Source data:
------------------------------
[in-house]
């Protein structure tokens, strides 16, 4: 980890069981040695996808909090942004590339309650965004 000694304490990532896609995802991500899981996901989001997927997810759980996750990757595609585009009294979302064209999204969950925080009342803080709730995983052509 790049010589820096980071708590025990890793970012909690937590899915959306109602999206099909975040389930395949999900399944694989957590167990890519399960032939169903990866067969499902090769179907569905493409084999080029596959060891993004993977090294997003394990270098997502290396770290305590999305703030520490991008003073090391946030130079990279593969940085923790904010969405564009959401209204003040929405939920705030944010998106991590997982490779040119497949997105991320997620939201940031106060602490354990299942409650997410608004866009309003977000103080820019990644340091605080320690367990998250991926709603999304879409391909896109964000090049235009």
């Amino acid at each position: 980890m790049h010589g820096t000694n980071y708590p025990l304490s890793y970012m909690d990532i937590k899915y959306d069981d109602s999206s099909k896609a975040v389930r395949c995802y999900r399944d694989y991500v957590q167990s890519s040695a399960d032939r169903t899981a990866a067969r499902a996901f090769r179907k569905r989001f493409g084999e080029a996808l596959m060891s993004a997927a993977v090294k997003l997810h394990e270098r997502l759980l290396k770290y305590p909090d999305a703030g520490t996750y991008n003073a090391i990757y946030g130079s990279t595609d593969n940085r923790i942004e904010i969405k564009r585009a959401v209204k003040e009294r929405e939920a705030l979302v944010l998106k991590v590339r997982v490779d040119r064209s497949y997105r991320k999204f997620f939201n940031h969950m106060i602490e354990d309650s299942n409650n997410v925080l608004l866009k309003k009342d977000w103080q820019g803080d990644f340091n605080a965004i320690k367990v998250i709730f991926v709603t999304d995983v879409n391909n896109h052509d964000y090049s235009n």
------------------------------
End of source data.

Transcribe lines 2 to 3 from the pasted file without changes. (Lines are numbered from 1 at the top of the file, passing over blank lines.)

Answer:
């Protein structure tokens, strides 16, 4: 980890069981040695996808909090942004590339309650965004 000694304490990532896609995802991500899981996901989001997927997810759980996750990757595609585009009294979302064209999204969950925080009342803080709730995983052509 790049010589820096980071708590025990890793970012909690937590899915959306109602999206099909975040389930395949999900399944694989957590167990890519399960032939169903990866067969499902090769179907569905493409084999080029596959060891993004993977090294997003394990270098997502290396770290305590999305703030520490991008003073090391946030130079990279593969940085923790904010969405564009959401209204003040929405939920705030944010998106991590997982490779040119497949997105991320997620939201940031106060602490354990299942409650997410608004866009309003977000103080820019990644340091605080320690367990998250991926709603999304879409391909896109964000090049235009």
């Amino acid at each position: 980890m790049h010589g820096t000694n980071y708590p025990l304490s890793y970012m909690d990532i937590k899915y959306d069981d109602s999206s099909k896609a975040v389930r395949c995802y999900r399944d694989y991500v957590q167990s890519s040695a399960d032939r169903t899981a990866a067969r499902a996901f090769r179907k569905r989001f493409g084999e080029a996808l596959m060891s993004a997927a993977v090294k997003l997810h394990e270098r997502l759980l290396k770290y305590p909090d999305a703030g520490t996750y991008n003073a090391i990757y946030g130079s990279t595609d593969n940085r923790i942004e904010i969405k564009r585009a959401v209204k003040e009294r929405e939920a705030l979302v944010l998106k991590v590339r997982v490779d040119r064209s497949y997105r991320k999204f997620f939201n940031h969950m106060i602490e354990d309650s299942n409650n997410v925080l608004l866009k309003k009342d977000w103080q820019g803080d990644f340091n605080a965004i320690k367990v998250i709730f991926v709603t999304d995983v879409n391909n896109h052509d964000y090049s235009n």